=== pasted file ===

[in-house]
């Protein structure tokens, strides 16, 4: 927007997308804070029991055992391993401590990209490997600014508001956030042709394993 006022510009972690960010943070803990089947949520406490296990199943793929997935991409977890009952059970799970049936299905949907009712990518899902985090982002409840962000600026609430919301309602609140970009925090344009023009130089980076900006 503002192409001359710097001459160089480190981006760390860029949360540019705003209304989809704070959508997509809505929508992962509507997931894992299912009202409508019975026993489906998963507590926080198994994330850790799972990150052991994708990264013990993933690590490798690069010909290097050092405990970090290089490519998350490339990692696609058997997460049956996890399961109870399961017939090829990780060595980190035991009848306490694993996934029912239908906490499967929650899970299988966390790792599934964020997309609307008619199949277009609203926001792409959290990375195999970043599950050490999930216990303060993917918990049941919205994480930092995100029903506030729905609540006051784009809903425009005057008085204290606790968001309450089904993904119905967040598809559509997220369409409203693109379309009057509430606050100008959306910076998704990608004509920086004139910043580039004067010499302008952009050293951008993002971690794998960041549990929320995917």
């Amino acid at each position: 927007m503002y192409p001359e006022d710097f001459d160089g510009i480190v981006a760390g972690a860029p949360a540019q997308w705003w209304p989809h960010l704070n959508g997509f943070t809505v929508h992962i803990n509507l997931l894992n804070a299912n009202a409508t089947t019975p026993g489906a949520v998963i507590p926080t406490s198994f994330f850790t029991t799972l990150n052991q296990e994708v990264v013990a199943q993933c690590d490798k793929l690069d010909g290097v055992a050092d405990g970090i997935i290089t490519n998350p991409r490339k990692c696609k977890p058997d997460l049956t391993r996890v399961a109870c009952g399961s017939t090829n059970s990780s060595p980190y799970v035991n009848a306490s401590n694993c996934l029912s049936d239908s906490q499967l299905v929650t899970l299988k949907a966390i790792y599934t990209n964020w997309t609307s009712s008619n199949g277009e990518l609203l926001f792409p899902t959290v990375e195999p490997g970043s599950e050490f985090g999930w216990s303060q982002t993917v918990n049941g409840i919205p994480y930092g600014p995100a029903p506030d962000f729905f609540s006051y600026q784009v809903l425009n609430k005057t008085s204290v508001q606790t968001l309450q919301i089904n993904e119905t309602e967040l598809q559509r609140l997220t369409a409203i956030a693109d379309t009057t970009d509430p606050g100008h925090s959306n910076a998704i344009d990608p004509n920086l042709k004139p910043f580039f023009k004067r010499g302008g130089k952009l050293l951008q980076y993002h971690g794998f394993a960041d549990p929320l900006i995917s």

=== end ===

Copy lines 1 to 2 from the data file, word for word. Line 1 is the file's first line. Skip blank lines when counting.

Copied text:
[in-house]
């Protein structure tokens, strides 16, 4: 927007997308804070029991055992391993401590990209490997600014508001956030042709394993 006022510009972690960010943070803990089947949520406490296990199943793929997935991409977890009952059970799970049936299905949907009712990518899902985090982002409840962000600026609430919301309602609140970009925090344009023009130089980076900006 503002192409001359710097001459160089480190981006760390860029949360540019705003209304989809704070959508997509809505929508992962509507997931894992299912009202409508019975026993489906998963507590926080198994994330850790799972990150052991994708990264013990993933690590490798690069010909290097050092405990970090290089490519998350490339990692696609058997997460049956996890399961109870399961017939090829990780060595980190035991009848306490694993996934029912239908906490499967929650899970299988966390790792599934964020997309609307008619199949277009609203926001792409959290990375195999970043599950050490999930216990303060993917918990049941919205994480930092995100029903506030729905609540006051784009809903425009005057008085204290606790968001309450089904993904119905967040598809559509997220369409409203693109379309009057509430606050100008959306910076998704990608004509920086004139910043580039004067010499302008952009050293951008993002971690794998960041549990929320995917």